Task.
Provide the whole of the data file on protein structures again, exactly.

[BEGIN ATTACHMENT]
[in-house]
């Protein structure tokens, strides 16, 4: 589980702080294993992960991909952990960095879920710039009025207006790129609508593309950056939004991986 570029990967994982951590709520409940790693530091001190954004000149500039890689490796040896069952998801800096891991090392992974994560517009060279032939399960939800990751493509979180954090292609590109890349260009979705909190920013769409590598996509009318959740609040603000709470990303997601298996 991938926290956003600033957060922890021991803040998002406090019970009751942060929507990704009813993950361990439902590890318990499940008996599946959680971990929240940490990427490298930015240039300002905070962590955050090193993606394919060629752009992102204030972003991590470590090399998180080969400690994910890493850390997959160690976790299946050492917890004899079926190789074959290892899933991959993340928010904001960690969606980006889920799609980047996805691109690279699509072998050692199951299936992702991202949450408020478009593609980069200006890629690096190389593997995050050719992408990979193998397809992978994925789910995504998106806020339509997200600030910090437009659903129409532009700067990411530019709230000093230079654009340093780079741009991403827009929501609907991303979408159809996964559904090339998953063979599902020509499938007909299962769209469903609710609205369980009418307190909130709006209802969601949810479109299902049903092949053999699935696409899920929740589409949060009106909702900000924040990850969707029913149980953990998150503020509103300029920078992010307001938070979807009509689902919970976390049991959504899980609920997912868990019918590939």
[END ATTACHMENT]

[in-house]
């Protein structure tokens, strides 16, 4: 589980702080294993992960991909952990960095879920710039009025207006790129609508593309950056939004991986 570029990967994982951590709520409940790693530091001190954004000149500039890689490796040896069952998801800096891991090392992974994560517009060279032939399960939800990751493509979180954090292609590109890349260009979705909190920013769409590598996509009318959740609040603000709470990303997601298996 991938926290956003600033957060922890021991803040998002406090019970009751942060929507990704009813993950361990439902590890318990499940008996599946959680971990929240940490990427490298930015240039300002905070962590955050090193993606394919060629752009992102204030972003991590470590090399998180080969400690994910890493850390997959160690976790299946050492917890004899079926190789074959290892899933991959993340928010904001960690969606980006889920799609980047996805691109690279699509072998050692199951299936992702991202949450408020478009593609980069200006890629690096190389593997995050050719992408990979193998397809992978994925789910995504998106806020339509997200600030910090437009659903129409532009700067990411530019709230000093230079654009340093780079741009991403827009929501609907991303979408159809996964559904090339998953063979599902020509499938007909299962769209469903609710609205369980009418307190909130709006209802969601949810479109299902049903092949053999699935696409899920929740589409949060009106909702900000924040990850969707029913149980953990998150503020509103300029920078992010307001938070979807009509689902919970976390049991959504899980609920997912868990019918590939």